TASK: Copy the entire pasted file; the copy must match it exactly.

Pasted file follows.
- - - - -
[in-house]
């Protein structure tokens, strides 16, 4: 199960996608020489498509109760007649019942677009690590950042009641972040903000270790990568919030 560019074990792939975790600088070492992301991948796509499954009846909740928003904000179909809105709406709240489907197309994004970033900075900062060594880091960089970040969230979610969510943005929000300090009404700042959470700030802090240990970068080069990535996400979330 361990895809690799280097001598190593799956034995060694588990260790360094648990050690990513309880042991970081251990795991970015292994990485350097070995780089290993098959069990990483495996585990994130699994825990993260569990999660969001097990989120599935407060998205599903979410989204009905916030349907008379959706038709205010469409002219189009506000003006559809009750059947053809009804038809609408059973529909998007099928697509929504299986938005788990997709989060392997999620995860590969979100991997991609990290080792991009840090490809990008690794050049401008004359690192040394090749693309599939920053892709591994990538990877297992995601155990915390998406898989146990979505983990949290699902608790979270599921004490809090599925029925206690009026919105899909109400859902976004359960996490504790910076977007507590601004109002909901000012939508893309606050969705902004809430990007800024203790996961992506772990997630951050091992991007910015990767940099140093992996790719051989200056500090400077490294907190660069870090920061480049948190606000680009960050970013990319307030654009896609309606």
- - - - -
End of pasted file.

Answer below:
[in-house]
């Protein structure tokens, strides 16, 4: 199960996608020489498509109760007649019942677009690590950042009641972040903000270790990568919030 560019074990792939975790600088070492992301991948796509499954009846909740928003904000179909809105709406709240489907197309994004970033900075900062060594880091960089970040969230979610969510943005929000300090009404700042959470700030802090240990970068080069990535996400979330 361990895809690799280097001598190593799956034995060694588990260790360094648990050690990513309880042991970081251990795991970015292994990485350097070995780089290993098959069990990483495996585990994130699994825990993260569990999660969001097990989120599935407060998205599903979410989204009905916030349907008379959706038709205010469409002219189009506000003006559809009750059947053809009804038809609408059973529909998007099928697509929504299986938005788990997709989060392997999620995860590969979100991997991609990290080792991009840090490809990008690794050049401008004359690192040394090749693309599939920053892709591994990538990877297992995601155990915390998406898989146990979505983990949290699902608790979270599921004490809090599925029925206690009026919105899909109400859902976004359960996490504790910076977007507590601004109002909901000012939508893309606050969705902004809430990007800024203790996961992506772990997630951050091992991007910015990767940099140093992996790719051989200056500090400077490294907190660069870090920061480049948190606000680009960050970013990319307030654009896609309606």